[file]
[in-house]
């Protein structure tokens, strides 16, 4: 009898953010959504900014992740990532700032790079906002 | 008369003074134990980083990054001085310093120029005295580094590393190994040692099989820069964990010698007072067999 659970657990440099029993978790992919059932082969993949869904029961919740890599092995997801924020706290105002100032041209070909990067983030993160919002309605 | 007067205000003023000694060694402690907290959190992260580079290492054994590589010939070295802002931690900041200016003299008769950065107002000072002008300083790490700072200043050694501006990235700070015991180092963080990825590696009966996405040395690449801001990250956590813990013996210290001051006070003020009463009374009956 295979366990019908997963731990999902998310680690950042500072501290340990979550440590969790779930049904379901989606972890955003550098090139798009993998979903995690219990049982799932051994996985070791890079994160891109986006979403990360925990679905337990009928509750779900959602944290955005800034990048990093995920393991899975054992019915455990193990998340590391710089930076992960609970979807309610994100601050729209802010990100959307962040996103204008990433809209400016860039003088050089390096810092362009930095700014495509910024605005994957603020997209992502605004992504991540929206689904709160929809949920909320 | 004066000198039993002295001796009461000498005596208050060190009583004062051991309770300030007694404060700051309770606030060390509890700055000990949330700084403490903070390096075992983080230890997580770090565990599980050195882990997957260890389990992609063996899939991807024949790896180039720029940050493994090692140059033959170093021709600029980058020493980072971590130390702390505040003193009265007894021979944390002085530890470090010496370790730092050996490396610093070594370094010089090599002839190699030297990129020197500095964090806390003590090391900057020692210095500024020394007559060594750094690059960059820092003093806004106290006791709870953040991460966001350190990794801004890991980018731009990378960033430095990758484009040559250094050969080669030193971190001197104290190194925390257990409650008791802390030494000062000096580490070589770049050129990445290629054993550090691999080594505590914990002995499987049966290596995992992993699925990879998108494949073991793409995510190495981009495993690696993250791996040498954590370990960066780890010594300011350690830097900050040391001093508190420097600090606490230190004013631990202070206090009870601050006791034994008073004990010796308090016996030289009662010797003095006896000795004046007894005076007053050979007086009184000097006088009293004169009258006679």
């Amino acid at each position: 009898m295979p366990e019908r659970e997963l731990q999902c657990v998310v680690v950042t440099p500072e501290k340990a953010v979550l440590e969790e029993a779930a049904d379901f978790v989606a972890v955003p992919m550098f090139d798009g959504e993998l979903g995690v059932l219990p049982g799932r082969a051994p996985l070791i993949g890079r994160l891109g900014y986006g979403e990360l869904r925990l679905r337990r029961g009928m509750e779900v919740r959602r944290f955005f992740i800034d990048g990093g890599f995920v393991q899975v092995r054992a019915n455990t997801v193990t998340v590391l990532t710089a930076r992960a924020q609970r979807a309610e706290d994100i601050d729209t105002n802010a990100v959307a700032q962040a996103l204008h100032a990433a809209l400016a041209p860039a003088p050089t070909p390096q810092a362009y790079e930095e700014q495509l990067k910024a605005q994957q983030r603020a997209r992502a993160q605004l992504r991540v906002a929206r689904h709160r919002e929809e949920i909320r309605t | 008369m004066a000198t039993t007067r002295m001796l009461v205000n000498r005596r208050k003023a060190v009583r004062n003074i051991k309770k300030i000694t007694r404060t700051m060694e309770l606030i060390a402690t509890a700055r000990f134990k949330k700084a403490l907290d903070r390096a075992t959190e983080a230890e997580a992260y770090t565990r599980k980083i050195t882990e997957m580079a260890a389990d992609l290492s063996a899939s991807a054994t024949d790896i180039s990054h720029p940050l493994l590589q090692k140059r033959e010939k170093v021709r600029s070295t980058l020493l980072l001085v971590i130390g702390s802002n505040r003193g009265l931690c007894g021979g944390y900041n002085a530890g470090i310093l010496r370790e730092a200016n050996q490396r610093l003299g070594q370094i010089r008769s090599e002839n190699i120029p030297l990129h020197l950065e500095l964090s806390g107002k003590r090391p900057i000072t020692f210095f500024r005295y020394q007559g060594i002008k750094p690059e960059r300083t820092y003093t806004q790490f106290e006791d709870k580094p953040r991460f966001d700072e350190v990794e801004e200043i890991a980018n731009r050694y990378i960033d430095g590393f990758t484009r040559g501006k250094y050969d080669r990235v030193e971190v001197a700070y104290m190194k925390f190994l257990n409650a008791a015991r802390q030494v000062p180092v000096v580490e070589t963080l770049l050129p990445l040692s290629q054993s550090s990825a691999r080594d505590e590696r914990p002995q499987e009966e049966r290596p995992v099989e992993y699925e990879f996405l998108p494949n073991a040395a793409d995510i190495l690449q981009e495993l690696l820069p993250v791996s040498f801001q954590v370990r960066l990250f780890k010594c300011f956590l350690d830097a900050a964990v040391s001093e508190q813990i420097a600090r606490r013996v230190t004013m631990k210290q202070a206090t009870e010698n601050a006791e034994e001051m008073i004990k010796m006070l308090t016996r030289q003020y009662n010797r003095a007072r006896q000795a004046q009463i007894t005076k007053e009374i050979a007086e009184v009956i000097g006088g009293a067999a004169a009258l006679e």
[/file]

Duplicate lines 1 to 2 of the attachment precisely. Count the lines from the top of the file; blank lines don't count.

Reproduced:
[in-house]
């Protein structure tokens, strides 16, 4: 009898953010959504900014992740990532700032790079906002 | 008369003074134990980083990054001085310093120029005295580094590393190994040692099989820069964990010698007072067999 659970657990440099029993978790992919059932082969993949869904029961919740890599092995997801924020706290105002100032041209070909990067983030993160919002309605 | 007067205000003023000694060694402690907290959190992260580079290492054994590589010939070295802002931690900041200016003299008769950065107002000072002008300083790490700072200043050694501006990235700070015991180092963080990825590696009966996405040395690449801001990250956590813990013996210290001051006070003020009463009374009956 295979366990019908997963731990999902998310680690950042500072501290340990979550440590969790779930049904379901989606972890955003550098090139798009993998979903995690219990049982799932051994996985070791890079994160891109986006979403990360925990679905337990009928509750779900959602944290955005800034990048990093995920393991899975054992019915455990193990998340590391710089930076992960609970979807309610994100601050729209802010990100959307962040996103204008990433809209400016860039003088050089390096810092362009930095700014495509910024605005994957603020997209992502605004992504991540929206689904709160929809949920909320 | 004066000198039993002295001796009461000498005596208050060190009583004062051991309770300030007694404060700051309770606030060390509890700055000990949330700084403490903070390096075992983080230890997580770090565990599980050195882990997957260890389990992609063996899939991807024949790896180039720029940050493994090692140059033959170093021709600029980058020493980072971590130390702390505040003193009265007894021979944390002085530890470090010496370790730092050996490396610093070594370094010089090599002839190699030297990129020197500095964090806390003590090391900057020692210095500024020394007559060594750094690059960059820092003093806004106290006791709870953040991460966001350190990794801004890991980018731009990378960033430095990758484009040559250094050969080669030193971190001197104290190194925390257990409650008791802390030494000062000096580490070589770049050129990445290629054993550090691999080594505590914990002995499987049966290596995992992993699925990879998108494949073991793409995510190495981009495993690696993250791996040498954590370990960066780890010594300011350690830097900050040391001093508190420097600090606490230190004013631990202070206090009870601050006791034994008073004990010796308090016996030289009662010797003095006896000795004046007894005076007053050979007086009184000097006088009293004169009258006679």